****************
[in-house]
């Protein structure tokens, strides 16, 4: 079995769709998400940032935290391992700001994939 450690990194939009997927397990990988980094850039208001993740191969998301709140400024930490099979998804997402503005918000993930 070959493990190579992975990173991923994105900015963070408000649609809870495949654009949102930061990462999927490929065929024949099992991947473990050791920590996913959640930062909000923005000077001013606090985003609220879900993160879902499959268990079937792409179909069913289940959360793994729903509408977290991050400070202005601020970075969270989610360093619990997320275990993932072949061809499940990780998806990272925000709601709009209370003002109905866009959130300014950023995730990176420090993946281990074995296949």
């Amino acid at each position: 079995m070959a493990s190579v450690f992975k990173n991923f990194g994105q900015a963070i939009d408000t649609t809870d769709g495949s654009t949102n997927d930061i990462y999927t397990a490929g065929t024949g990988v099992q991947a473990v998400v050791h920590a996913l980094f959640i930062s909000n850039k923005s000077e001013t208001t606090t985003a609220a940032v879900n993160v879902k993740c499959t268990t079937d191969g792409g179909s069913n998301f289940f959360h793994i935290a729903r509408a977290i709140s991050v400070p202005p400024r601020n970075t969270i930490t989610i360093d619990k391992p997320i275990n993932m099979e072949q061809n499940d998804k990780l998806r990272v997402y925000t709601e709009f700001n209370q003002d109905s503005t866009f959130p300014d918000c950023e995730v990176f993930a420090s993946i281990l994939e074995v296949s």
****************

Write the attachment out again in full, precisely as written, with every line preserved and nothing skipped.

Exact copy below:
[in-house]
């Protein structure tokens, strides 16, 4: 079995769709998400940032935290391992700001994939 450690990194939009997927397990990988980094850039208001993740191969998301709140400024930490099979998804997402503005918000993930 070959493990190579992975990173991923994105900015963070408000649609809870495949654009949102930061990462999927490929065929024949099992991947473990050791920590996913959640930062909000923005000077001013606090985003609220879900993160879902499959268990079937792409179909069913289940959360793994729903509408977290991050400070202005601020970075969270989610360093619990997320275990993932072949061809499940990780998806990272925000709601709009209370003002109905866009959130300014950023995730990176420090993946281990074995296949």
């Amino acid at each position: 079995m070959a493990s190579v450690f992975k990173n991923f990194g994105q900015a963070i939009d408000t649609t809870d769709g495949s654009t949102n997927d930061i990462y999927t397990a490929g065929t024949g990988v099992q991947a473990v998400v050791h920590a996913l980094f959640i930062s909000n850039k923005s000077e001013t208001t606090t985003a609220a940032v879900n993160v879902k993740c499959t268990t079937d191969g792409g179909s069913n998301f289940f959360h793994i935290a729903r509408a977290i709140s991050v400070p202005p400024r601020n970075t969270i930490t989610i360093d619990k391992p997320i275990n993932m099979e072949q061809n499940d998804k990780l998806r990272v997402y925000t709601e709009f700001n209370q003002d109905s503005t866009f959130p300014d918000c950023e995730v990176f993930a420090s993946i281990l994939e074995v296949s």